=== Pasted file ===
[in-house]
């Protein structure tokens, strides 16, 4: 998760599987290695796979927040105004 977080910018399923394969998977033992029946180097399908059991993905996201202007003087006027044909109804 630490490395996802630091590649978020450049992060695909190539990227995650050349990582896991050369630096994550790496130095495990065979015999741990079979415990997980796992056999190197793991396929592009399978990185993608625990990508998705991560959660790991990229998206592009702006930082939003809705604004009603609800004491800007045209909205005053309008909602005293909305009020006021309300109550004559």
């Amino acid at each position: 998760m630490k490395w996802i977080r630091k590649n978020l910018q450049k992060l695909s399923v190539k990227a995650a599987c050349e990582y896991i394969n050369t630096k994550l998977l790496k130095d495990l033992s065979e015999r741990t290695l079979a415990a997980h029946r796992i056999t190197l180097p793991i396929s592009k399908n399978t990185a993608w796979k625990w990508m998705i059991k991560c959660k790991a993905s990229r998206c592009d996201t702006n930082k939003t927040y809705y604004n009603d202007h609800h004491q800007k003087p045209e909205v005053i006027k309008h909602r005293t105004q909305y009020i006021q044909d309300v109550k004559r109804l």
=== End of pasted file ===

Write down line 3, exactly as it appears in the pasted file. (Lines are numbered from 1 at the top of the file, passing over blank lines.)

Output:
């Amino acid at each position: 998760m630490k490395w996802i977080r630091k590649n978020l910018q450049k992060l695909s399923v190539k990227a995650a599987c050349e990582y896991i394969n050369t630096k994550l998977l790496k130095d495990l033992s065979e015999r741990t290695l079979a415990a997980h029946r796992i056999t190197l180097p793991i396929s592009k399908n399978t990185a993608w796979k625990w990508m998705i059991k991560c959660k790991a993905s990229r998206c592009d996201t702006n930082k939003t927040y809705y604004n009603d202007h609800h004491q800007k003087p045209e909205v005053i006027k309008h909602r005293t105004q909305y009020i006021q044909d309300v109550k004559r109804l």